It wasn’t so long ago that there was no Internet. Today the Internet has made an old concept — that of timeshares — obsolete. Don’t fall for the sophisticated sales pitches to “own” your vacation when you stay at a resort.
Timeshares are usually associated with vacation resort destinations. You can own a specific annual week at the resort. Buyers are told that this way they get to “own” their vacation at their favorite spot for life. You lock in today’s price, and the seller will loan you the money. The timeshare will have an annual maintenance fee, which typically will increase over time and never ends, even after you’ve paid off the loan.
Many resort properties degrade in quality over time, especially after all the weeks are sold. But because you own your week there, you can’t move it someplace else.
Then a system of timeshare exchanging arose. Companies in this business will trade your week at your “home” resort for a week at another similar resort. You pay for being a member of the exchange, and you pay for what I call each exchange “match” — on top of what you pay for the timeshare.
The exchange companies allow you to “bank” your week. If you bank two weeks, for example, you can exchange for a two-week stay somewhere.
One problem with this system is that you still have to get wherever you are going to vacation. Many times the airfare is more expensive than buying a package deal with airfare and resort fees included. The exchange companies keep track of resort quality equivalency. If your home resort or the one you book turns out to be subpar, you’re stuck. You can’t check out and move to another place as you might with a hotel. And there’s no one to complain to. What appears to be a “front desk” is actually the marketing department ready to sell new timeshares and do check-ins on behalf of owners who have banked their week.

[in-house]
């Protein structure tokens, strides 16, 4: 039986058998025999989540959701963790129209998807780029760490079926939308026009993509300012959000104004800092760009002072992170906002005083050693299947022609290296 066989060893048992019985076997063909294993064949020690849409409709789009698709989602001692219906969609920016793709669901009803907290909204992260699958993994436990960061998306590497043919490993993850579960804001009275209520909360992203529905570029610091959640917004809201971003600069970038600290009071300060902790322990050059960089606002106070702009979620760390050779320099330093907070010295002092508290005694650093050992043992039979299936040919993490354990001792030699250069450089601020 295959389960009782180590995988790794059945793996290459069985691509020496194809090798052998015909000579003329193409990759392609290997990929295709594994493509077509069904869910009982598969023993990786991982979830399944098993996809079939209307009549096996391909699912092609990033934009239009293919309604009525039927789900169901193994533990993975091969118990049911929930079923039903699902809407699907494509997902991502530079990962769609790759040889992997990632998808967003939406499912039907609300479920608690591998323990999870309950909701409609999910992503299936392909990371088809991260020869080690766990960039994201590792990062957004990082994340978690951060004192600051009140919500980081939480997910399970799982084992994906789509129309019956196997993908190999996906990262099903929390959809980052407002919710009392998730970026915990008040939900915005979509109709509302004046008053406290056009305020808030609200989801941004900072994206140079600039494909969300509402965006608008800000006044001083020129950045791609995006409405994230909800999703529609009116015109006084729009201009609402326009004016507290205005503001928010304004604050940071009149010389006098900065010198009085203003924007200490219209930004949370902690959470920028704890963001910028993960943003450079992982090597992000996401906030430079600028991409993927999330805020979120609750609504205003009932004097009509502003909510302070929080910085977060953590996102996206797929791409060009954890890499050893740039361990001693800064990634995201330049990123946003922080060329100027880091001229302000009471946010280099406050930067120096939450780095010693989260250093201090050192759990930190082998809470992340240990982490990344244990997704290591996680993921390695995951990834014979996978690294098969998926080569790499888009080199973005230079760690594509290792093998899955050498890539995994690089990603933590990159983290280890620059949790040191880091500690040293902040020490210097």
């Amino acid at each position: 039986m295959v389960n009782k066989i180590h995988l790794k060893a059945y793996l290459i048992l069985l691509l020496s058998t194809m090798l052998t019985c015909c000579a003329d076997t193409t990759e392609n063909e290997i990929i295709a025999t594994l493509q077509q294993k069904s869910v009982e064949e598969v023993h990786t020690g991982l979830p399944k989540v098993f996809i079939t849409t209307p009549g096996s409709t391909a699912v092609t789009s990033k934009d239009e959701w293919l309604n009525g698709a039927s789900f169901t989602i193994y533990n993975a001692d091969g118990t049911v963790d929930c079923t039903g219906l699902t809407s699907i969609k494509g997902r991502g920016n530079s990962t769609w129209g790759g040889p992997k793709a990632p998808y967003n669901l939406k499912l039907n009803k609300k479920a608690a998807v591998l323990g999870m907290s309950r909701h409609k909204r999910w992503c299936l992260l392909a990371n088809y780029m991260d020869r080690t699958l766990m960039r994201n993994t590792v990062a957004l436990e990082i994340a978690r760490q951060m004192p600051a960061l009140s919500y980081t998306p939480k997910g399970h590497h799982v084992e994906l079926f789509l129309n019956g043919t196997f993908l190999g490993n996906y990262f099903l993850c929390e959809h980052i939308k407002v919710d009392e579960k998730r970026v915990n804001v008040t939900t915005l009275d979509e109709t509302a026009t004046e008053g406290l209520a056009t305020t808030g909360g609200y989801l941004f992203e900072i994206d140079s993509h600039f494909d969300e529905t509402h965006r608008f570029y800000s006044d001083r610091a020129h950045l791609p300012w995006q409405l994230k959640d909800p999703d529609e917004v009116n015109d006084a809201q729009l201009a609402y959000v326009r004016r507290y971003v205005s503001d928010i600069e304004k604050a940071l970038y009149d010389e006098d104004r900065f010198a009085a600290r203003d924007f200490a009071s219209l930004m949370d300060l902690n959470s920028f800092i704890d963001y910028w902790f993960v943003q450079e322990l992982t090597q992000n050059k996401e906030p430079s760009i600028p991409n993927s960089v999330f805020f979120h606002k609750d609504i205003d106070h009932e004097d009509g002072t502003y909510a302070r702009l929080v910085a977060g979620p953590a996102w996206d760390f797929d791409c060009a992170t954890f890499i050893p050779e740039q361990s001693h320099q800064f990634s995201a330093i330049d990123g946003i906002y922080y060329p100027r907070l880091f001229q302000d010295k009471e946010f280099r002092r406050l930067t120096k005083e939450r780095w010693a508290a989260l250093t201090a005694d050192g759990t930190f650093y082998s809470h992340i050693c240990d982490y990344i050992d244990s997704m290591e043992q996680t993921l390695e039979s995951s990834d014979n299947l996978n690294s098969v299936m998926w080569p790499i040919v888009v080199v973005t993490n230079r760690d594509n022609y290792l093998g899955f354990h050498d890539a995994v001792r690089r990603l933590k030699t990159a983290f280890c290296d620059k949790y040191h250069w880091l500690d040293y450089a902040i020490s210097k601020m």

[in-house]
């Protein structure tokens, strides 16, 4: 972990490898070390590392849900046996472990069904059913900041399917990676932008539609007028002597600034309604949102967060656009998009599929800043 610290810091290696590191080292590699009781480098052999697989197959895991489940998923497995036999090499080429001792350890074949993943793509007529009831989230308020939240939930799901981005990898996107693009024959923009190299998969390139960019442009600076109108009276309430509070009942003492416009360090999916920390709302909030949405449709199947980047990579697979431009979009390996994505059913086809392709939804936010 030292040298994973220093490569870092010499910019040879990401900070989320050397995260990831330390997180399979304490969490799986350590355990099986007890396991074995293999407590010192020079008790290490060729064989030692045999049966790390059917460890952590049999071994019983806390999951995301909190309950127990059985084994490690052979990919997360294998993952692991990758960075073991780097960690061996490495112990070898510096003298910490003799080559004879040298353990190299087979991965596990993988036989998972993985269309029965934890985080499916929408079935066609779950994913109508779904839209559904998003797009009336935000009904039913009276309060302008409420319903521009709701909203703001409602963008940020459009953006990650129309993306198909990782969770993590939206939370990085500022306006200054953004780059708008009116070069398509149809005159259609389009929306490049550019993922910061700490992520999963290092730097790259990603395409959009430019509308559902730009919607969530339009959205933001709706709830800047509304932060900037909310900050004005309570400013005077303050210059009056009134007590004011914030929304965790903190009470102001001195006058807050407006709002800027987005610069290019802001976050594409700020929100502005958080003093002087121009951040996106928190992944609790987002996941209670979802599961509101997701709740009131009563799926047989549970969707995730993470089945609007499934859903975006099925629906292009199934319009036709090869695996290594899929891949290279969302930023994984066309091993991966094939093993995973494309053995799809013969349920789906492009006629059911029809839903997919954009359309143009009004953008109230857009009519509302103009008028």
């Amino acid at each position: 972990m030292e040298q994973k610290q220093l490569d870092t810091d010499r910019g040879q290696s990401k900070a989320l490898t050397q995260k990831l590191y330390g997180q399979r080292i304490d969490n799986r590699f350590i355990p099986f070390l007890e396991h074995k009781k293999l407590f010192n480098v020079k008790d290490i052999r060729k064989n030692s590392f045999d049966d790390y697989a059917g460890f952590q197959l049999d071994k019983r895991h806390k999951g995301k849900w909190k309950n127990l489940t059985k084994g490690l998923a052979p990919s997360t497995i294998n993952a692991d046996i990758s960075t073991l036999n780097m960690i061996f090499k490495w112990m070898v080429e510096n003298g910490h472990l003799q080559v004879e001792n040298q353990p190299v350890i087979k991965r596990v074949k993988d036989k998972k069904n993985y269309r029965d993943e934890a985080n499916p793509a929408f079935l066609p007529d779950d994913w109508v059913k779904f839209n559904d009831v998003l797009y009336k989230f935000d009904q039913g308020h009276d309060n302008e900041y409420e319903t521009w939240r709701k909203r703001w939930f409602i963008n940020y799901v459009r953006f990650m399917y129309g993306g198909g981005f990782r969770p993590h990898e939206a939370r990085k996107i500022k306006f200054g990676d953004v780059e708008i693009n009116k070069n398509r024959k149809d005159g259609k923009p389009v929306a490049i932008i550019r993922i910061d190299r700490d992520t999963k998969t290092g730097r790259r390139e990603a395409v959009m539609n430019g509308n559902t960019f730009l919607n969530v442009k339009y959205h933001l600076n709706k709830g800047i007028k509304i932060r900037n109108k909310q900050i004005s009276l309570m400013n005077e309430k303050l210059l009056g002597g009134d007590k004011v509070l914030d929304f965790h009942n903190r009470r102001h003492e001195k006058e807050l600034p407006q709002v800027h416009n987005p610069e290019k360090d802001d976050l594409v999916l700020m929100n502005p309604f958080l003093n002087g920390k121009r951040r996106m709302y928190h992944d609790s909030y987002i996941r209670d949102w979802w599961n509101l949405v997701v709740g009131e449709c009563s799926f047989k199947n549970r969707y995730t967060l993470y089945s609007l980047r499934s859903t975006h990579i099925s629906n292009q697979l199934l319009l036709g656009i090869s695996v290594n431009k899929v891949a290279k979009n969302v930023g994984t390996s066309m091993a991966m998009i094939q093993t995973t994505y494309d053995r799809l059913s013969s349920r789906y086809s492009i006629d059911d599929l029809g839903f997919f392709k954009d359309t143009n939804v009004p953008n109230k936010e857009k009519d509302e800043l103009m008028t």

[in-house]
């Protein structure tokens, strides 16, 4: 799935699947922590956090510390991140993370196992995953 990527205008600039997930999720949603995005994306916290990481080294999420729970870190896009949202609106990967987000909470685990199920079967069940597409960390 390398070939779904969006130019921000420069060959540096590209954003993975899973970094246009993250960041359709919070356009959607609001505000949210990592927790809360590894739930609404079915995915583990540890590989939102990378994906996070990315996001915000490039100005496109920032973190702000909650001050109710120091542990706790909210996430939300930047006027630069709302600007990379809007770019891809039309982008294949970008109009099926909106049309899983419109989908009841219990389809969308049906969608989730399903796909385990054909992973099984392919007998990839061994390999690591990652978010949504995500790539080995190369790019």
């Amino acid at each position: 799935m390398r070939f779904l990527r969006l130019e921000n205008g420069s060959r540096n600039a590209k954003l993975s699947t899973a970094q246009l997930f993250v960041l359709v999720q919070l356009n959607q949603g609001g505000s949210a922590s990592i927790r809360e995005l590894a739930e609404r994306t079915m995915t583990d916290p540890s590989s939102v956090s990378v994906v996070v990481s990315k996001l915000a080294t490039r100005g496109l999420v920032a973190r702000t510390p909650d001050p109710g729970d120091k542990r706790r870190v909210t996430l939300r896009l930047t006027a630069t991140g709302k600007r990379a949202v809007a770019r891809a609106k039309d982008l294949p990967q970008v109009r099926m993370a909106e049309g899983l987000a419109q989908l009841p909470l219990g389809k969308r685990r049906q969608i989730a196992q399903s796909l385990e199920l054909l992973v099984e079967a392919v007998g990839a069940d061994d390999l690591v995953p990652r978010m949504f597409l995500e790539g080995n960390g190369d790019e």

The system depends on new entrants. When you visit a timeshare resort, you invariably are asked to attend a timeshare presentation meant to try to upgrade your ownership, and you are shown the nicest accommodation. Contrast that to where you actually stay, inevitably in the back a long walk away or next to noisy construction, for example — and nicer rooms are not available.
A recent twist to timeshare ownership is a points system, where a day’s stay is equivalent to a certain number of points. Meant to accommodate people that only want to stay for a weekend instead of a week, point systems still limit you to staying at timeshare properties. Point systems seem to work better when associated with hotel chains which include resort properties. Still the cost of buying your vacation in advance will cost more and be less flexible than simply accumulating points using the hotel chain’s frequent user point system.
You can own a timeshare as a “deeded” property or as a “right to use.” Both are transferable–meaning, theoretically, you could sell what you own. In reality there is no secondary market. Take any timeshare you want and search for it online. You will find people literally giving away their ownership to get out from under their annual maintenance costs. With the Internet, you can locate stays at almost any timeshare property for about what the exchange company charges for a match.
Getting rid of a timeshare usually requires paying someone to take it off your hands. They resell it to another unsuspecting timeshare buyer. Don’t become one of these!